Malaga Provincial Council studies alternatives for treatment of waste in Valsequillo landfill

The Malaga Provincial Council is examining alternatives for the treatment of municipal solid waste at the Valsequillo Environmental Complex, located in Antequera. This landfill, managed by the Consorcio Provincial de Residuos Sólidos Urbanos de Málaga (Malaga Provincial Municipal Solid Waste Consortium), receives around 680,000 kilos of household waste (from the grey container) per day from 91 municipalities in the province (248,000 tonnes per annum).

The current procedure for disposing of this organic waste is to bury it in the landfill cell at the Valsequillo complex. When the composting plant is up and running, it will be possible to reuse 30% of this waste as compost but the remainder will still have to be landfilled. The problem is that, at this rate, the service life of the landfill will end in 2029.

Speaking on the issue, deputy for Sustainability and president of the Consorcio Provincial de Residuos Sólidos Urbanos, Francisco Delgado Bonilla, explains that, “because it is impossible to continue extending Valsequillo and given the difficulty of finding other sites in the province for a larger landfill, the Provincial Council is working to find other alternatives to prevent the landfilling of such a large quantity of waste”.

Other experts expressed similar views at the end of March in the course of a seminar on “The future of municipal waste in the province of Malaga”. New waste treatment procedures were discussed at the seminar, including incineration plants and material recovery facilities, which are particularly eco-friendly.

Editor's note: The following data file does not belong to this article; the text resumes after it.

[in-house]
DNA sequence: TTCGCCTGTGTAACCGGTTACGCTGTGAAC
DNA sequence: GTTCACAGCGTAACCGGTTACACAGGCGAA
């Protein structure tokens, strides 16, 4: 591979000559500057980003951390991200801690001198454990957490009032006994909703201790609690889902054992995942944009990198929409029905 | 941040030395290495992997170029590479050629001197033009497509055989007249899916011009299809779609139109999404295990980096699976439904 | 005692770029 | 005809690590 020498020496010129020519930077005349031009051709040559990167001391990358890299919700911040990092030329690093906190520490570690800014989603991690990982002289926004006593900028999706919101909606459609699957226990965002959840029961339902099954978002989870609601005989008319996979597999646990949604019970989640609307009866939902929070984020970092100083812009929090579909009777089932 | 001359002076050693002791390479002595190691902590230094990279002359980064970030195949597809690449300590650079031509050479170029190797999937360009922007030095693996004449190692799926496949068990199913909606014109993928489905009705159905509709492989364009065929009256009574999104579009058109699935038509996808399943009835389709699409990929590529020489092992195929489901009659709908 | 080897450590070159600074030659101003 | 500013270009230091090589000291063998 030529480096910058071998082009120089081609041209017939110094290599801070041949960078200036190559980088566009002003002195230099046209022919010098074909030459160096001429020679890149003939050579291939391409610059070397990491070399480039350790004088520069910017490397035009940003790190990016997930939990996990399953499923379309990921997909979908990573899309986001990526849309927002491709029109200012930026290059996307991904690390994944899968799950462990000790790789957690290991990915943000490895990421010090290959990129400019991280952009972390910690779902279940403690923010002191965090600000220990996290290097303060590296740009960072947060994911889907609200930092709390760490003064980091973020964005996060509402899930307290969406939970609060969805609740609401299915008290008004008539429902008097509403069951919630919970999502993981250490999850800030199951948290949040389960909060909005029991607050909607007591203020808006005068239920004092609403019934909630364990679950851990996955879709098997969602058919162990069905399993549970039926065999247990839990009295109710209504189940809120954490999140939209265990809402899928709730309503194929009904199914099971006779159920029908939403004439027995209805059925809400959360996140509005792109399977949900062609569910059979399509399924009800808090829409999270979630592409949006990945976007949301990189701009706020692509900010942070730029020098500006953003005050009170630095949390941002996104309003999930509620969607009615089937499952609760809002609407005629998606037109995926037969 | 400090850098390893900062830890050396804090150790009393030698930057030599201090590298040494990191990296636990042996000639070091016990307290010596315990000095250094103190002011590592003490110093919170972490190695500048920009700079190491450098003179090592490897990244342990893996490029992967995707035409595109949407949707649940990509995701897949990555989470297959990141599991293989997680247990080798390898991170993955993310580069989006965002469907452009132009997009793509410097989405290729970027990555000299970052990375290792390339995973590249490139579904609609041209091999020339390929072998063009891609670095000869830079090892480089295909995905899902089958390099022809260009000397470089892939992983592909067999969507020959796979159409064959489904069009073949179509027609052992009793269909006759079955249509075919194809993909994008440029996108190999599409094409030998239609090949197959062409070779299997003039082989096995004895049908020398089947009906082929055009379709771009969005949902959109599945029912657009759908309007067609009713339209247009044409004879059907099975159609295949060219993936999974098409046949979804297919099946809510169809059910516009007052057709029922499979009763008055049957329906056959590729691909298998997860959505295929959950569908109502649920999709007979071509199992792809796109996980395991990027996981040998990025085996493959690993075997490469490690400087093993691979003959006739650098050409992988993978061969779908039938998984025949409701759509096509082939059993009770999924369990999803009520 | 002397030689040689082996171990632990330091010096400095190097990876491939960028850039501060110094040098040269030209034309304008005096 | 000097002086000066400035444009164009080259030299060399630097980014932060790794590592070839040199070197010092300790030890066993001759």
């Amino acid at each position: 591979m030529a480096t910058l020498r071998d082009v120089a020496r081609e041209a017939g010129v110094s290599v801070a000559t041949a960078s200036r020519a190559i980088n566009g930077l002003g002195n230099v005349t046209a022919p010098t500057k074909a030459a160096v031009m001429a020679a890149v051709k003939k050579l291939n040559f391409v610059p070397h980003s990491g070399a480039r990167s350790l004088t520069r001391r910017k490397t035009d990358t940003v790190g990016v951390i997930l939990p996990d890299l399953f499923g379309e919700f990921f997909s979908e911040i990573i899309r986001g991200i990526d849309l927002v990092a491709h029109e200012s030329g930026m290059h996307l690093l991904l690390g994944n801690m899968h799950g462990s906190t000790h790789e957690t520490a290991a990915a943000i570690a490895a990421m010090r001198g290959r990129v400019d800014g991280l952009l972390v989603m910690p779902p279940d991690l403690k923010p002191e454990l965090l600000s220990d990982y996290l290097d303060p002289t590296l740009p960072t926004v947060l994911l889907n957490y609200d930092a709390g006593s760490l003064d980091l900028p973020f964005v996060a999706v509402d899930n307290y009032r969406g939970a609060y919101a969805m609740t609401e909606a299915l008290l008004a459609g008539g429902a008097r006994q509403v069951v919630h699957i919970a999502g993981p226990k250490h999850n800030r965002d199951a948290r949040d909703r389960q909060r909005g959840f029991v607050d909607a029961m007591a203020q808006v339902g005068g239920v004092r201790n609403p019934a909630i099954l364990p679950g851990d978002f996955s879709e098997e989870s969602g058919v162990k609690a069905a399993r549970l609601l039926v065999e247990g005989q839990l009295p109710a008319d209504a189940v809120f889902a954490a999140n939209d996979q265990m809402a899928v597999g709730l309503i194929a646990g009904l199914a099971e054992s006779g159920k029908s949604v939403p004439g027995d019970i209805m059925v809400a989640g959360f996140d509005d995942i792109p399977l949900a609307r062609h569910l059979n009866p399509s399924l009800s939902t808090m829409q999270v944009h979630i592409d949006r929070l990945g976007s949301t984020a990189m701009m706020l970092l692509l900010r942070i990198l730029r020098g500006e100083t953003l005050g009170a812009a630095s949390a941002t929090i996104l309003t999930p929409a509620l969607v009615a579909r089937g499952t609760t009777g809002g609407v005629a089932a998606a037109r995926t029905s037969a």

Delgado Bonilla pointed out that, within the context of analysing new alternatives, directors and technical staff of the Consorcio Provincial de Residuos Sólidos Urbanos recently participated in the 5th Relagres Seminar, entitled “The contribution of waste to sustainable development and climate change”. The event was held in Mataró a few days ago and was attended by over 250 professionals responsible for waste management in different Latin American and European countries.


Within the framework of the event, representatives of the Consorcio Provincial de Residuos Sólidos Urbanos visited the Maresme integrated waste recovery centre, which features an incineration plant for treatment of the rest fraction (i.e., waste from the grey container).

Delgado Bonilla points out that “energy recovery from waste enables renewable to be generated and, therefore, serves to combat climate change”. For this reason, energy recovery could be one of the procedures implemented at the Valsequillo complex, which, apart from the landfill, boasts a light-packaging sorting plant, a C&D waste treatment plant and a composting plant due to go into operation this year.

Recommended reading:
Plant Report: Valsequillo municipal solid waste treatment plant (Antequera, Malaga)